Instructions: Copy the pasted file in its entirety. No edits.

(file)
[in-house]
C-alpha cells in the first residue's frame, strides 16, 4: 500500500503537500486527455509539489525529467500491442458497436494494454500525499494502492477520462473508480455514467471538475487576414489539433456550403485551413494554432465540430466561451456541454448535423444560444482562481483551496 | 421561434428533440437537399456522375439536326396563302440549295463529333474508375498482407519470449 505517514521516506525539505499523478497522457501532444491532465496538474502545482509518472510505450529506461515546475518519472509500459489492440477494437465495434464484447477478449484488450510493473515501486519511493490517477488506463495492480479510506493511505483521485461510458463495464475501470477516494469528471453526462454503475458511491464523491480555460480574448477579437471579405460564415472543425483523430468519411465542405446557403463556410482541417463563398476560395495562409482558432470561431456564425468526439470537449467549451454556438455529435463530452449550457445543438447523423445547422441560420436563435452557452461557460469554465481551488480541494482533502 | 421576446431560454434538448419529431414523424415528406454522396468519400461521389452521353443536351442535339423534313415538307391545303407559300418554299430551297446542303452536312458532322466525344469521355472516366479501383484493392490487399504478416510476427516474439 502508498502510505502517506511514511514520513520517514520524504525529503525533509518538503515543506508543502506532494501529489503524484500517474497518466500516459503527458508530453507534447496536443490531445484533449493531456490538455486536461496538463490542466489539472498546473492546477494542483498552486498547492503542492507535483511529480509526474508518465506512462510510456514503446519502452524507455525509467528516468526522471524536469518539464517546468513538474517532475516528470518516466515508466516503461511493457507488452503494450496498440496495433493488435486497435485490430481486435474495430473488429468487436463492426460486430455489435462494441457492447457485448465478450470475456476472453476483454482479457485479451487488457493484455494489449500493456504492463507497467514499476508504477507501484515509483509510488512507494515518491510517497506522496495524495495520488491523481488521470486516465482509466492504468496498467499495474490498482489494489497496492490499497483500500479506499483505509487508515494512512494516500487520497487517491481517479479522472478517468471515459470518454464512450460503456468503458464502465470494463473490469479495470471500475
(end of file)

[in-house]
C-alpha cells in the first residue's frame, strides 16, 4: 500500500503537500486527455509539489525529467500491442458497436494494454500525499494502492477520462473508480455514467471538475487576414489539433456550403485551413494554432465540430466561451456541454448535423444560444482562481483551496 | 421561434428533440437537399456522375439536326396563302440549295463529333474508375498482407519470449 505517514521516506525539505499523478497522457501532444491532465496538474502545482509518472510505450529506461515546475518519472509500459489492440477494437465495434464484447477478449484488450510493473515501486519511493490517477488506463495492480479510506493511505483521485461510458463495464475501470477516494469528471453526462454503475458511491464523491480555460480574448477579437471579405460564415472543425483523430468519411465542405446557403463556410482541417463563398476560395495562409482558432470561431456564425468526439470537449467549451454556438455529435463530452449550457445543438447523423445547422441560420436563435452557452461557460469554465481551488480541494482533502 | 421576446431560454434538448419529431414523424415528406454522396468519400461521389452521353443536351442535339423534313415538307391545303407559300418554299430551297446542303452536312458532322466525344469521355472516366479501383484493392490487399504478416510476427516474439 502508498502510505502517506511514511514520513520517514520524504525529503525533509518538503515543506508543502506532494501529489503524484500517474497518466500516459503527458508530453507534447496536443490531445484533449493531456490538455486536461496538463490542466489539472498546473492546477494542483498552486498547492503542492507535483511529480509526474508518465506512462510510456514503446519502452524507455525509467528516468526522471524536469518539464517546468513538474517532475516528470518516466515508466516503461511493457507488452503494450496498440496495433493488435486497435485490430481486435474495430473488429468487436463492426460486430455489435462494441457492447457485448465478450470475456476472453476483454482479457485479451487488457493484455494489449500493456504492463507497467514499476508504477507501484515509483509510488512507494515518491510517497506522496495524495495520488491523481488521470486516465482509466492504468496498467499495474490498482489494489497496492490499497483500500479506499483505509487508515494512512494516500487520497487517491481517479479522472478517468471515459470518454464512450460503456468503458464502465470494463473490469479495470471500475